Assessment of farmers’ knowledge and preferences for planting materials to fill-gaps in banana plantations in southwestern Uganda
October 26th, 2016
Uganda Journal of Agricultural Sciences, 2014, 15 (2): 165 – 178 ISSN 1026-0919
Printed in Uganda. All rights reserved © 2014, National Agricultural Research Organisation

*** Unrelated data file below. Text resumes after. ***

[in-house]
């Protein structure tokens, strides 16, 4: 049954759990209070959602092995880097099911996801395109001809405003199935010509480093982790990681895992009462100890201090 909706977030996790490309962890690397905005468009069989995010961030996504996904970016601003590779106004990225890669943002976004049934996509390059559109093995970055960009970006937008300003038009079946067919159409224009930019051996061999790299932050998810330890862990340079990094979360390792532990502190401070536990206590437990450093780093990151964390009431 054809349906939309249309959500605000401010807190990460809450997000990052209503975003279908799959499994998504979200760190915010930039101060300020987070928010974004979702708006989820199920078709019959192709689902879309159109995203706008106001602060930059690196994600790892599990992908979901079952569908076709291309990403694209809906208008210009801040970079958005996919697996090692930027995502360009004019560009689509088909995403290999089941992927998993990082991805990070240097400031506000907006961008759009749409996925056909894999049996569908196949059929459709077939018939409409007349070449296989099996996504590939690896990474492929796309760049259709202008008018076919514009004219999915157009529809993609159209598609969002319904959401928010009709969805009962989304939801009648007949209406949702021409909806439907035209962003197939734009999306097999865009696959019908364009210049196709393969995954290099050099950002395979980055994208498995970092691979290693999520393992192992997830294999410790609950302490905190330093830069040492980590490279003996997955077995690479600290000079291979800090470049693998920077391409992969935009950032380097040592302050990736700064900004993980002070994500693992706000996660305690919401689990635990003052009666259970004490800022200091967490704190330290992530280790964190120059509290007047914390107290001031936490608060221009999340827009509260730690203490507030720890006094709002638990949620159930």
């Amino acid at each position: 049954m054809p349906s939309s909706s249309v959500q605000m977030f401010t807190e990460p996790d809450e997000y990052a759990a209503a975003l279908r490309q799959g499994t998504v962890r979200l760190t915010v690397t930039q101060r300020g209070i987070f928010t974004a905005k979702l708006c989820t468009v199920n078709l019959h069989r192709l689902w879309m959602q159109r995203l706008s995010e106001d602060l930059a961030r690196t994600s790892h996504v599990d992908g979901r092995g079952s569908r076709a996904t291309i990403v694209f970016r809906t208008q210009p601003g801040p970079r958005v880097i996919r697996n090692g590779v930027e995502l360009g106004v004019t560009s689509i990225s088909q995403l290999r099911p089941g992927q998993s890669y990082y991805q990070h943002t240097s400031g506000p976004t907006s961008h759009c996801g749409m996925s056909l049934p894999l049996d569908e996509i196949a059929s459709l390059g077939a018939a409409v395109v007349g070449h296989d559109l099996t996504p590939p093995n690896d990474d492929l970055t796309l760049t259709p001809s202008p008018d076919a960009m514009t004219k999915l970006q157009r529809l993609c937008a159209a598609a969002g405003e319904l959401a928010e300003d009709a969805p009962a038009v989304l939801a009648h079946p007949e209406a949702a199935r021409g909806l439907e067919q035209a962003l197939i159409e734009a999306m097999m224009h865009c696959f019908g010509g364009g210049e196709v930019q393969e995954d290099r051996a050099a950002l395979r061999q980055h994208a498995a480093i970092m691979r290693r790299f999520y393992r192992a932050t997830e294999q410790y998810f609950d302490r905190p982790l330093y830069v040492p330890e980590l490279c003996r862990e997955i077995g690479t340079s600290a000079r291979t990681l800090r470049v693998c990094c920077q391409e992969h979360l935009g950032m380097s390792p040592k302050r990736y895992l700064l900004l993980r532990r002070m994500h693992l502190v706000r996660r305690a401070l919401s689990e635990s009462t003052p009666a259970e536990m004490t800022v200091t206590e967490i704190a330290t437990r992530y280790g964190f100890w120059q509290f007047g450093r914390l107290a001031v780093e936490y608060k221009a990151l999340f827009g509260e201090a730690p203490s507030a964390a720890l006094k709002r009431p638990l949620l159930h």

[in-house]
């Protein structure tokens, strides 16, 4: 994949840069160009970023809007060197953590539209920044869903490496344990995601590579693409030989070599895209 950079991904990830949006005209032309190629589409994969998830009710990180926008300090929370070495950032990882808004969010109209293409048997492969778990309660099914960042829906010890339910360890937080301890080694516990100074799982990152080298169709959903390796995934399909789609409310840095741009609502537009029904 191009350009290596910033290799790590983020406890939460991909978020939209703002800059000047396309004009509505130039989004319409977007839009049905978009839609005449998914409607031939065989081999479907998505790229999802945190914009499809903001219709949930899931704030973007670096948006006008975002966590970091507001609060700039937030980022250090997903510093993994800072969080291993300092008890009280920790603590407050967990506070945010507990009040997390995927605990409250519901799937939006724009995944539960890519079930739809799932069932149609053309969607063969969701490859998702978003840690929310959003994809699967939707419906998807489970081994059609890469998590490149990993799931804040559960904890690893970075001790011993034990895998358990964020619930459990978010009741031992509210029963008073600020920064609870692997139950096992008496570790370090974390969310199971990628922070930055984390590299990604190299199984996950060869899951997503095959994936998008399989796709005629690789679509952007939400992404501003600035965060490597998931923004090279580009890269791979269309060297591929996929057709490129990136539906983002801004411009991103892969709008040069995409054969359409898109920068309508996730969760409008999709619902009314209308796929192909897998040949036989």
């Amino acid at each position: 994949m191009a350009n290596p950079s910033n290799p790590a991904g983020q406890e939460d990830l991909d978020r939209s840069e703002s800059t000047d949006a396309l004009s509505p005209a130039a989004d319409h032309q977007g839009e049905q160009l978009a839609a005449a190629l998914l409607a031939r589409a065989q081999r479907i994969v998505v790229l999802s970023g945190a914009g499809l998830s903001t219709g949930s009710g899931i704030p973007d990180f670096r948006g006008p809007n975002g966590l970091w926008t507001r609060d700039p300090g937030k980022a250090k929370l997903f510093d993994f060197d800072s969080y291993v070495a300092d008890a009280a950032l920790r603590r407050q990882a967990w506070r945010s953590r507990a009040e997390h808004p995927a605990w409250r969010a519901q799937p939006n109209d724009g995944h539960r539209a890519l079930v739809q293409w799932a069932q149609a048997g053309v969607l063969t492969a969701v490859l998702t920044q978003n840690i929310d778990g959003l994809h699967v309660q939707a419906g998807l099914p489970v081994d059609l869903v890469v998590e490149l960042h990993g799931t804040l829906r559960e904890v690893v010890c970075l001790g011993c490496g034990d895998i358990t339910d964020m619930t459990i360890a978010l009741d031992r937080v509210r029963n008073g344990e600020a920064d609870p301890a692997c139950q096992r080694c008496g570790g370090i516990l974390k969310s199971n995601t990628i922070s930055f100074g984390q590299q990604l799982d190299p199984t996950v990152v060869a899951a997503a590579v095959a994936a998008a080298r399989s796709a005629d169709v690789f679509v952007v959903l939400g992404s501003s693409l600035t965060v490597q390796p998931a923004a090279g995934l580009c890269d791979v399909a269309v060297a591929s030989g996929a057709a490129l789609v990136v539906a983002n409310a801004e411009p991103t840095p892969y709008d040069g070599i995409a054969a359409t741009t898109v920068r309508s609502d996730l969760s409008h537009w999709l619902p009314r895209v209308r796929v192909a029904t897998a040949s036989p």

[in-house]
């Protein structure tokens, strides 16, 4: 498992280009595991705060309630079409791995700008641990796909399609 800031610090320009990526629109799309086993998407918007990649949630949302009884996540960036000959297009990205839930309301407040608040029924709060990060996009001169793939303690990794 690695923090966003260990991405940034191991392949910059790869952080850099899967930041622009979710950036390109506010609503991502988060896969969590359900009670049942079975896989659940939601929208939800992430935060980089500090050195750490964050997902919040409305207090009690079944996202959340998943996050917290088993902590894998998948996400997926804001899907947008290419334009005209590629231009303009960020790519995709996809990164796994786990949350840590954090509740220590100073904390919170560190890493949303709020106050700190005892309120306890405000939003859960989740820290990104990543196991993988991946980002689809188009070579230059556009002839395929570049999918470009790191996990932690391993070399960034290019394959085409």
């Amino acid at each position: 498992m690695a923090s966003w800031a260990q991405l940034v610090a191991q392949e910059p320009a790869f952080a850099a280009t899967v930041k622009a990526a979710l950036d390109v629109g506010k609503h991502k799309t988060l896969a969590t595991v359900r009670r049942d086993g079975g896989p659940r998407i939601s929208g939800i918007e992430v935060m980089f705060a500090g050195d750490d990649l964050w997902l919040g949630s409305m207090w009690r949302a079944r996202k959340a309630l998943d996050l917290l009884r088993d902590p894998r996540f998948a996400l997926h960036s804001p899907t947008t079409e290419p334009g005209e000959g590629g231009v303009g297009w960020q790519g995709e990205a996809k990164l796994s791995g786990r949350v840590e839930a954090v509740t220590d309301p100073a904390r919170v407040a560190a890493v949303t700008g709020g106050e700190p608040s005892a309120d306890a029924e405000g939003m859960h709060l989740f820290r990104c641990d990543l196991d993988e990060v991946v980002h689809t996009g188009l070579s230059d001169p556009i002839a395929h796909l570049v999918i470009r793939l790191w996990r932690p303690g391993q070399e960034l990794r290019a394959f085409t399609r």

Banana (Musa spp.) plantations in central Uganda used to be productive for 30-100 years. Due to prevalence of the banana weevil (Cosmopolites sordidus L.), life spans have fallen to only <5 years. This forces farmers to establish new plantations or replant existing ones, usually using infested materials. To determine farmers’ knowledge and sources of planting materials and the cleaning techniques used, a household survey was conducted in southwestern Uganda. Up to 99% of the farmers reported C. sordidus as their major pest, and at least 50% reported gap-filling mainly due to land and banana weevil pressure. Most farmers (>80%) obtained planting materials from home/neighbours’ gardens. Corm paring (recommended for cleaning) was minimal, with 87% of farmers just trimming a few roots from the suckers. Most (90%) farmers preferred maiden suckers for gap-filling, believing that they establish and mature faster, and withstand weevil damage compared with other planting materials. Based on farmers’ experience and the results of an on-station study at the National Agricultural Research Laboratories (NARL), Kawanda, we recommend the use of maiden suckers when replanting in already infested plantations or those at risk.